All in all, for the reasons set out above, and applying the principles set out in Brodie-Hanns, I am not positively persuaded that I should grant the application for an extension of time under subsection 170CE(7) of the Act and have therefore decided to refuse it. It follows that the substantive application for relief must also be dismissed.” 15
 The appellant raised a number of grounds of appeal:
Errors of Law
Ground 1: The appellant contended that Commissioner Roberts erred, in law, in finding that there was nothing to stop Mr Poulton continuing his first application to the AIRC in May 2004 and that any problems arising from s.170HB of the Act could have been cured by discontinuing his application to the NSW IRC. It was submitted that given the introductory words to s.170HB of the Act, Mr Poulton would have been required to discontinue his NSW application and discontinue his first application in the AIRC and file a new application.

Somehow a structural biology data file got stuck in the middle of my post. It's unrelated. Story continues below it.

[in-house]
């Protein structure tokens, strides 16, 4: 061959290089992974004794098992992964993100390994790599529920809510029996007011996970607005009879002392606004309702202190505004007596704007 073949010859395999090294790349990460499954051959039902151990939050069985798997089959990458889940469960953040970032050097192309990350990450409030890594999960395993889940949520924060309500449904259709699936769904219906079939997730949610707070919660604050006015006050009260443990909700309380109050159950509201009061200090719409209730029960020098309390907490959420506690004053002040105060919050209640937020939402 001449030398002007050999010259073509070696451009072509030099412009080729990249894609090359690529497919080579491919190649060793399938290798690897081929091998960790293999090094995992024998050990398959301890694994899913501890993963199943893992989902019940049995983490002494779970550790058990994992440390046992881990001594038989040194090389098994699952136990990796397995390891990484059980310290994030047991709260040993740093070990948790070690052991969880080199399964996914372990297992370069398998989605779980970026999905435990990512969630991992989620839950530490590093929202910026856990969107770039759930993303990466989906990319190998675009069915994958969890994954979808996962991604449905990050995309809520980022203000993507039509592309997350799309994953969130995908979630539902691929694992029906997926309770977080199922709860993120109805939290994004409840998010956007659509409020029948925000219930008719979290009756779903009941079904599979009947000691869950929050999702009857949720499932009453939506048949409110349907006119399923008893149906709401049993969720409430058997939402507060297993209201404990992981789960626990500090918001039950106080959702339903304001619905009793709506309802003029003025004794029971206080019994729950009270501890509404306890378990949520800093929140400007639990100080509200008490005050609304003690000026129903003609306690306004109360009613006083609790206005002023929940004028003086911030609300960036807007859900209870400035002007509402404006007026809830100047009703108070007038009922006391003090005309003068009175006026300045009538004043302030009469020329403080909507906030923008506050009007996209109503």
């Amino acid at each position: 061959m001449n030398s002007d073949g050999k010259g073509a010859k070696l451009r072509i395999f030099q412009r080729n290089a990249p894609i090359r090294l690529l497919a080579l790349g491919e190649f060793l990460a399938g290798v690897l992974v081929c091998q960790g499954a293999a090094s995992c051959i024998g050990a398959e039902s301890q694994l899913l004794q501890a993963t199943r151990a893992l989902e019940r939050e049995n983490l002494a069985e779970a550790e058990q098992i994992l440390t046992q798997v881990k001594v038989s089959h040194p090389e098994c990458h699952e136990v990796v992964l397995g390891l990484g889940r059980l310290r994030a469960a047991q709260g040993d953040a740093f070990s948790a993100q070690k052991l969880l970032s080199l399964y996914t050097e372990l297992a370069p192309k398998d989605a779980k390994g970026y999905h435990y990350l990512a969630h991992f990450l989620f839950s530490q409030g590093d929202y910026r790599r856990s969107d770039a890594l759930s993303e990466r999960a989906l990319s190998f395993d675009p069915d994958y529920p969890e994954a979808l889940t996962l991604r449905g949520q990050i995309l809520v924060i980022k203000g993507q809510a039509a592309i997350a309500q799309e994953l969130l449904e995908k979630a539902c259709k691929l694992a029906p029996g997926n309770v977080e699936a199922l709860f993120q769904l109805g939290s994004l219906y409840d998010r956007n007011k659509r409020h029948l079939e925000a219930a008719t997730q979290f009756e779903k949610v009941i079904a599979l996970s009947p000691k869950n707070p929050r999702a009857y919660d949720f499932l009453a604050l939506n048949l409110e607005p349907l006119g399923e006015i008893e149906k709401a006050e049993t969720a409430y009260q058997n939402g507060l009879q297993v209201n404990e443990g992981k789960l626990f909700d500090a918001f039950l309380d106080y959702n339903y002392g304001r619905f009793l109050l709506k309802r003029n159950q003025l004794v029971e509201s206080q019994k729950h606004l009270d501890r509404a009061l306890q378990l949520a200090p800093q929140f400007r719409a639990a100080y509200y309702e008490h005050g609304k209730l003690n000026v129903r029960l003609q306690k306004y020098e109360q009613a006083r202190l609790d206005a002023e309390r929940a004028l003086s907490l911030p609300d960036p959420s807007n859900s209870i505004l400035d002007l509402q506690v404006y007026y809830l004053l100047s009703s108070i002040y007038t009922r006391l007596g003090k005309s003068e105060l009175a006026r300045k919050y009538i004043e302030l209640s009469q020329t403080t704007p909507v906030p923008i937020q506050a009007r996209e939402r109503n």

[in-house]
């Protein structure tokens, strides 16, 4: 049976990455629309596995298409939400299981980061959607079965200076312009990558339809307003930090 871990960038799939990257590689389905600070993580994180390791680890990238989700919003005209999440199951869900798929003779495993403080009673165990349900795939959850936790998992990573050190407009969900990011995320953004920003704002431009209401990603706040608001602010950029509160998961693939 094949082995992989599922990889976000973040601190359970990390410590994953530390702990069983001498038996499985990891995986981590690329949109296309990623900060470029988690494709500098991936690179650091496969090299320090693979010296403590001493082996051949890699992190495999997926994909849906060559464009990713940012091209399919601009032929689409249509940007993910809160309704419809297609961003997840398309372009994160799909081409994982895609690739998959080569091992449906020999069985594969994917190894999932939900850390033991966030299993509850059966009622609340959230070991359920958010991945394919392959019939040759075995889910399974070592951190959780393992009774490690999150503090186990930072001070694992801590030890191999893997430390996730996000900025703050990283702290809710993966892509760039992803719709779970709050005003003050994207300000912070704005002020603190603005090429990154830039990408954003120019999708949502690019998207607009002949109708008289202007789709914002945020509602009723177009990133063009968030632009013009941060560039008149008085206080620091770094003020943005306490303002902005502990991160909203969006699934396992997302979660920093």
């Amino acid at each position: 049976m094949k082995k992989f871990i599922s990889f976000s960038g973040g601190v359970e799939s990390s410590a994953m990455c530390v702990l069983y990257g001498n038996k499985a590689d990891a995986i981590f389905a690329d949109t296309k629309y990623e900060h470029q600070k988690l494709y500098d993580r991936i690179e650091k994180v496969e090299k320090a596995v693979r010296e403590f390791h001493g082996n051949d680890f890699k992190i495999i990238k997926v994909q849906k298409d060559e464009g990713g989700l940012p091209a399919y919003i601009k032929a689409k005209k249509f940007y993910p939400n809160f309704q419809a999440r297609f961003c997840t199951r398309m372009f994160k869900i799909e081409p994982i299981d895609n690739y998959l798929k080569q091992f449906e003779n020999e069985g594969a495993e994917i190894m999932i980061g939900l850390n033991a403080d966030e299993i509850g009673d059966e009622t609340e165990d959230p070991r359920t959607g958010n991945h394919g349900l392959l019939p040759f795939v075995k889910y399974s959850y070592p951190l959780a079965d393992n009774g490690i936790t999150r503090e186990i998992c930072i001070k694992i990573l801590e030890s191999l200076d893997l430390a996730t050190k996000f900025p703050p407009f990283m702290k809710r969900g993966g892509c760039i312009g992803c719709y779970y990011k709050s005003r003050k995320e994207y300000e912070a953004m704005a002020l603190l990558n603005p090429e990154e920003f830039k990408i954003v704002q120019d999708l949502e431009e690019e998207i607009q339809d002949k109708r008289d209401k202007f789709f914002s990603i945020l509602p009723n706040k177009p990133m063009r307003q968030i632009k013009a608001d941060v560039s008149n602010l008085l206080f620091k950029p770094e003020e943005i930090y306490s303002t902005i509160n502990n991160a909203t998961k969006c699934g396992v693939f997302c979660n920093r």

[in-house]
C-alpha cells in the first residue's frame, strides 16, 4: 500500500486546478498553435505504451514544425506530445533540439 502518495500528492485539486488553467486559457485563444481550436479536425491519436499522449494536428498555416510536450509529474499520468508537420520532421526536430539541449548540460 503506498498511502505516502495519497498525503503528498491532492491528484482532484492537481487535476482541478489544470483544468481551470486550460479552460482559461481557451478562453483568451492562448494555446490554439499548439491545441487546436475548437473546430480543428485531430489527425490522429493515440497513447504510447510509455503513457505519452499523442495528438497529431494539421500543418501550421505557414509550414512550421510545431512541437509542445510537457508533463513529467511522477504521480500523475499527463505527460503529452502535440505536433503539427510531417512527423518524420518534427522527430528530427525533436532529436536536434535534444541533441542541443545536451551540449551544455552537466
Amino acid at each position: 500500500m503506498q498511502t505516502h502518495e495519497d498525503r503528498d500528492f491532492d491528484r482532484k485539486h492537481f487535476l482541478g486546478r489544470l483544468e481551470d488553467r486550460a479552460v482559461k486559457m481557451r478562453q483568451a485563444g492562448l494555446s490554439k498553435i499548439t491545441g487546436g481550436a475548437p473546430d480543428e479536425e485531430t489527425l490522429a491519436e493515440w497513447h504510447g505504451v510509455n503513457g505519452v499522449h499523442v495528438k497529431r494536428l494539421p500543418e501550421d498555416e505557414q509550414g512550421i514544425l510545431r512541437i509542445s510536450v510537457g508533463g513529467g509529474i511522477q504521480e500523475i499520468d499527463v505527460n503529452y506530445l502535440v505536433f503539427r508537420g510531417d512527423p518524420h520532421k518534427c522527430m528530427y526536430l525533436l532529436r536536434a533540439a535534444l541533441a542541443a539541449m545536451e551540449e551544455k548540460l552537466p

Errors of Fact
Ground 2: Commissioner Roberts erred in finding that it should have been apparent to Mr Poulton, at an early stage, that his application in the NSW jurisdiction was very likely to have been filed in the wrong jurisdiction, having regard to a finding of Commissioner Murphy, in dismissing the application, that it was arguable that he was able to pursue his case in that jurisdiction: